The Cats’ Meow: Corner Market Clerk Lena Woods Provides Food and Affection to Community Cats

The Corner Market sits on the southeast corner of an intersection in rural east Norman, Oklahoma Photo ©2013 Lyann Valadez

The Corner Market sits on the southeast corner of an intersection in rural east Norman, Oklahoma
Photo ©2013 Lyann Valadez

You can assume Lena Woods is at work if you see a number of cats huddled outside the entrance to the Corner Market. Lena has worked for just over three years at the tiny rural convenience store perched against the side of a hill at an intersection east of the City of Norman, Oklahoma, and she has been caring for the cats there just as long.
Cats wait at the Corner Market entrance  for Lena Woods to come outside  Photo ©2013 Lyann Valadez

Cats wait at the Corner Market entrance for Lena Woods to come outside
Photo ©2013 Lyann Valadez

“They needed to be fed. They needed somebody to love them,” she says about the “Corner Kitties”. Lena’s concern for the Corner Kitties didn’t take long to spill over into the community, and she explains, “I just started feeding them, and people started bringing food and donating money. For about a year and a half people have been really getting into feeding the animals, which I think is awesome.”
Lena's donation jar for her Corner Kitties. The local community has been very supportive of Lena's effort to care for the cats at the Corner Market. Photo ©2013 Lyann Valadez

Lena's donation jar for her Corner Kitties. The local community has been very supportive of Lena's efforts to care for the cats at the Corner Market.
Photo ©2013 Lyann Valadez

Feral cats are considered to be free-roaming cats with no owner. Truly feral cats do not seek human companionship, and are not candidates for adoption. It takes months to socialize a feral cat, and while they may bond to the person socializing, as the Corner Kitties have bonded to Lena, a feral cat will likely regress to a feral state when introduced to new people. It has been estimated that 100 million feral cats and dogs run rampant across the U.S. The majority of those animals are feral cats – basically house cats that were either lost or abandoned and then reverted to a “wild” state. Hands Helping Paws, an animal rescue group based in Norman, Oklahoma, estimates there are about 40,000 feral cats (224 per square mile) in the Norman area. There are an estimated 97,000 feral cats in Oklahoma City. The Humane Society of the United States estimates that there are as many as 50 million feral cats in the  United States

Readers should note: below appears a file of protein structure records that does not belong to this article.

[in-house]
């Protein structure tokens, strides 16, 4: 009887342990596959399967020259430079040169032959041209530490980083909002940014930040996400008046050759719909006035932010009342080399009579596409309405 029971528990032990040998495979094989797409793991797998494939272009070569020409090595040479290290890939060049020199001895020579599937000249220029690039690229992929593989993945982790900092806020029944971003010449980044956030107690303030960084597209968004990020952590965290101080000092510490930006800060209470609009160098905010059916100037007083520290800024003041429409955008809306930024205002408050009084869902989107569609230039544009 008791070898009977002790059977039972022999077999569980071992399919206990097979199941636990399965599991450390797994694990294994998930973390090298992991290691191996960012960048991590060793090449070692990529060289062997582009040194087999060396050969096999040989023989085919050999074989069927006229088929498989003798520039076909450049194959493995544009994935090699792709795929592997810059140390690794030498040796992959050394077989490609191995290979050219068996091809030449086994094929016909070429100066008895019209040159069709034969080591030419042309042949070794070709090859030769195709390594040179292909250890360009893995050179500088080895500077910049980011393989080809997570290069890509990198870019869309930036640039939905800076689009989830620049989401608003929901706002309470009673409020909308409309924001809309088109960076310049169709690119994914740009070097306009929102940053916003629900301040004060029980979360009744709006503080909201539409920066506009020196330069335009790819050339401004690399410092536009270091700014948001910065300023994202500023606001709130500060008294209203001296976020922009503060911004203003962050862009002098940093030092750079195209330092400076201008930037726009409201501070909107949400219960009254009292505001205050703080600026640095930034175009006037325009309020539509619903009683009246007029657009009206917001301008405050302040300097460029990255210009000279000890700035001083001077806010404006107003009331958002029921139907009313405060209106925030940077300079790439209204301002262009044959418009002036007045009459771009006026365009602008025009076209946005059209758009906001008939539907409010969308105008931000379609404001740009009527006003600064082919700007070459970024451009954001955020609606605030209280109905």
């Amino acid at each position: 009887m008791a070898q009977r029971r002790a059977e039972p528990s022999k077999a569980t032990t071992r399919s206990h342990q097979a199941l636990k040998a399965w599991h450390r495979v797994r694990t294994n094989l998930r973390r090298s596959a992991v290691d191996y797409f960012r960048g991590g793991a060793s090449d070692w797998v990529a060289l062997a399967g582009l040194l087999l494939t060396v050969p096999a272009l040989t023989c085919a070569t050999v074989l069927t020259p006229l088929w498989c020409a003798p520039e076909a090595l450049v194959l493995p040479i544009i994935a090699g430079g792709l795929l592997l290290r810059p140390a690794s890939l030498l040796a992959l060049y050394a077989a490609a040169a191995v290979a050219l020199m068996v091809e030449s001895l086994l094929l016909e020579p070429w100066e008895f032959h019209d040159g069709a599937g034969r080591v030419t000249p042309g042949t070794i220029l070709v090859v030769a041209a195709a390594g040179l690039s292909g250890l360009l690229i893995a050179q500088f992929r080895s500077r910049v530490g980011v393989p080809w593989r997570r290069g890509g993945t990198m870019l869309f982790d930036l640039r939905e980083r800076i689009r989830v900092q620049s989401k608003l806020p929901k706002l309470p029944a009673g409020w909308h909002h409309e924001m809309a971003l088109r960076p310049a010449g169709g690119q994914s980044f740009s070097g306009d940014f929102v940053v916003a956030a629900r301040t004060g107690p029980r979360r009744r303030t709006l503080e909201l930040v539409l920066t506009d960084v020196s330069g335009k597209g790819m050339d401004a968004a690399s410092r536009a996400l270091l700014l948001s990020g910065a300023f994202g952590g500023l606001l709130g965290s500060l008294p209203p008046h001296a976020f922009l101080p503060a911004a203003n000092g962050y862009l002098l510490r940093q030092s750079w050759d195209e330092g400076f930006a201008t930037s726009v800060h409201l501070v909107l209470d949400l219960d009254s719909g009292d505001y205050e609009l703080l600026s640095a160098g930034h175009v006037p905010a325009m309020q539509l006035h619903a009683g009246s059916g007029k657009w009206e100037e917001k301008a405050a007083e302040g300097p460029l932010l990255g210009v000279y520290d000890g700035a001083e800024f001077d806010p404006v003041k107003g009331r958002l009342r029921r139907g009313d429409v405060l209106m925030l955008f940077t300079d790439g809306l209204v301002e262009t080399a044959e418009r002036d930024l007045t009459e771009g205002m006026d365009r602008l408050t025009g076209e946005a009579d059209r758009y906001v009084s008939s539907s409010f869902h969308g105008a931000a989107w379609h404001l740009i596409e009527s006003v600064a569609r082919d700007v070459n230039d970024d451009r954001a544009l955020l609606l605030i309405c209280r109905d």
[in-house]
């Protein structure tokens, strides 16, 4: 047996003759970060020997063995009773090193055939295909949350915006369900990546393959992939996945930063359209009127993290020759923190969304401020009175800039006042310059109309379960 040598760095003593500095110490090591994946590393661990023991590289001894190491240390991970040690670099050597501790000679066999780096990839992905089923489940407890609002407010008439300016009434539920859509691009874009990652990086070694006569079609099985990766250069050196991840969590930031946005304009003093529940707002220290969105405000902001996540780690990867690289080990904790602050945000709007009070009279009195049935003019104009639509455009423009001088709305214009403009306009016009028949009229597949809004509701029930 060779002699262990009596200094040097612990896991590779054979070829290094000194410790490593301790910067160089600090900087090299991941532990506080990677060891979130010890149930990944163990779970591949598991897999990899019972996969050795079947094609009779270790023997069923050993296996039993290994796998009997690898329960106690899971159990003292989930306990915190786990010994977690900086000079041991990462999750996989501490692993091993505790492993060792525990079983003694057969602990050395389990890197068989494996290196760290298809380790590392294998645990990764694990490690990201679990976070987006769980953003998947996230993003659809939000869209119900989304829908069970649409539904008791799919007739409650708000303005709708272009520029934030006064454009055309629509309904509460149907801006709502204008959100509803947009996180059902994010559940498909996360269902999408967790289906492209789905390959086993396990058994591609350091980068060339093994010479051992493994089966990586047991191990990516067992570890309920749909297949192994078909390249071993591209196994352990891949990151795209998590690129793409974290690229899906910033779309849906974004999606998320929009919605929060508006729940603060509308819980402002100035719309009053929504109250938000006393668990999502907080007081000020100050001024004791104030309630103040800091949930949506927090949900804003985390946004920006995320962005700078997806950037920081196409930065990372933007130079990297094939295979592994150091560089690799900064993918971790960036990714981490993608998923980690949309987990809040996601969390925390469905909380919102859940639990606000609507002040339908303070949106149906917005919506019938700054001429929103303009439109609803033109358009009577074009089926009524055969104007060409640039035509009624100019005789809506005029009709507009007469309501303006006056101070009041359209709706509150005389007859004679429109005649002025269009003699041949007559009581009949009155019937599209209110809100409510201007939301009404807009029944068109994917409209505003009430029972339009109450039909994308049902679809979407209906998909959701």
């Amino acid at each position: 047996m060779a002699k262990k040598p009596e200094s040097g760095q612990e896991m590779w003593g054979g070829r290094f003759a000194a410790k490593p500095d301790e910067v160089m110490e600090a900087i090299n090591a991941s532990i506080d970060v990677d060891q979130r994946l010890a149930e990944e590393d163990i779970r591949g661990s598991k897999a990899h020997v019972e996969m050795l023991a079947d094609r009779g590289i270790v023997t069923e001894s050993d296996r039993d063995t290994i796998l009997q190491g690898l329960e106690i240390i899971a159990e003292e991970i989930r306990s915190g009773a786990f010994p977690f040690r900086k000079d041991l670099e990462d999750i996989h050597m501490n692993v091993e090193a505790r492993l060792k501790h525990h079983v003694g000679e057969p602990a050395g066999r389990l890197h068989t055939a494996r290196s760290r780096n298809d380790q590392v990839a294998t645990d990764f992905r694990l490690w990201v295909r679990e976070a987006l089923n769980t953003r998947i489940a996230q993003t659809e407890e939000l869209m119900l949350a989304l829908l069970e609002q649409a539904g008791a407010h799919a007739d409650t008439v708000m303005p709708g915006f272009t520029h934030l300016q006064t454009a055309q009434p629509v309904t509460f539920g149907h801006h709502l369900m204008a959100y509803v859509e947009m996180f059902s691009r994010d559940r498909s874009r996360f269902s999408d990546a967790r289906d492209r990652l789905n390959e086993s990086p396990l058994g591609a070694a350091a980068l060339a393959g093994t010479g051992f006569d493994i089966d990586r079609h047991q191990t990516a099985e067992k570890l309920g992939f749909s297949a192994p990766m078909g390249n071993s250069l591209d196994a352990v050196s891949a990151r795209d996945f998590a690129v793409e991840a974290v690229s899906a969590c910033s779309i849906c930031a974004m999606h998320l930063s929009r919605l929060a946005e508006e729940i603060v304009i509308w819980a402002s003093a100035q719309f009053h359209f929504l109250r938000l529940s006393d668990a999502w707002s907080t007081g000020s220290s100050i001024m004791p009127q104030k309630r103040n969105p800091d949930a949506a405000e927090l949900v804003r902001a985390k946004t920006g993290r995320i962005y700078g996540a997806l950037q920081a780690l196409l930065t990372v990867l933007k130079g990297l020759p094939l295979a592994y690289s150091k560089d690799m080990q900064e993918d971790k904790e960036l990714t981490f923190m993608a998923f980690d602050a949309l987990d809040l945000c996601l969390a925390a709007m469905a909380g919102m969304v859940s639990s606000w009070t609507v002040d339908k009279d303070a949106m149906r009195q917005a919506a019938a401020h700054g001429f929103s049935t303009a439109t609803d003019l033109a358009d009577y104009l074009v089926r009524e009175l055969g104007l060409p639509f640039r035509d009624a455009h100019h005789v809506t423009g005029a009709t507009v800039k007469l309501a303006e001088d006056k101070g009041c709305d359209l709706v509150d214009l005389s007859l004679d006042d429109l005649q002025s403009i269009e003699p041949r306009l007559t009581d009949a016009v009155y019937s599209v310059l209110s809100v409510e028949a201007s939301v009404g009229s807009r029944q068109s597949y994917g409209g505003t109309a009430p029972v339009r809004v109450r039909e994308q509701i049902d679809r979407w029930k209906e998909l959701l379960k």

Hands Helping Paws humanely traps cats to perform health checks and spay or neuter cats before returning them to the Corner Market or adopting them out. Photo ©2013 Lyann Valadez

Hands Helping Paws humanely traps cats to perform health checks and spay or neuter cats before returning them to the Corner Market or adopting them out.
Photo ©2013 Lyann Valadez

Hands Helping Paws promotes Trap-Neuter-Return (TNR) as the best, most humane way to control feral cat populations. With TNR, feral cats are humanely trapped, then spayed or neutered and vaccinated. TNR’d feral cats are then returned to their outdoor home while socialized cats and kittens are adopted into private homes. TNR improves the quality of life for existing colonies, prevents the birth of more cats, and reduces the number of cats over time. Lena called Hands Helping Paws for assistance with spaying and neutering the Corner Kitties, and especially with finding homes for the younger, adoptable cats. “Hands Helping Paws is awesome. If [the cats] are adoptable, they keep them. If they’re not, they bring them back”. Acknowledging the existence of groups advocating the eradication of feral cats by “kill methods,” Lena insists, “There’s nothing wrong with adopting these cats out, instead of just killing them all”.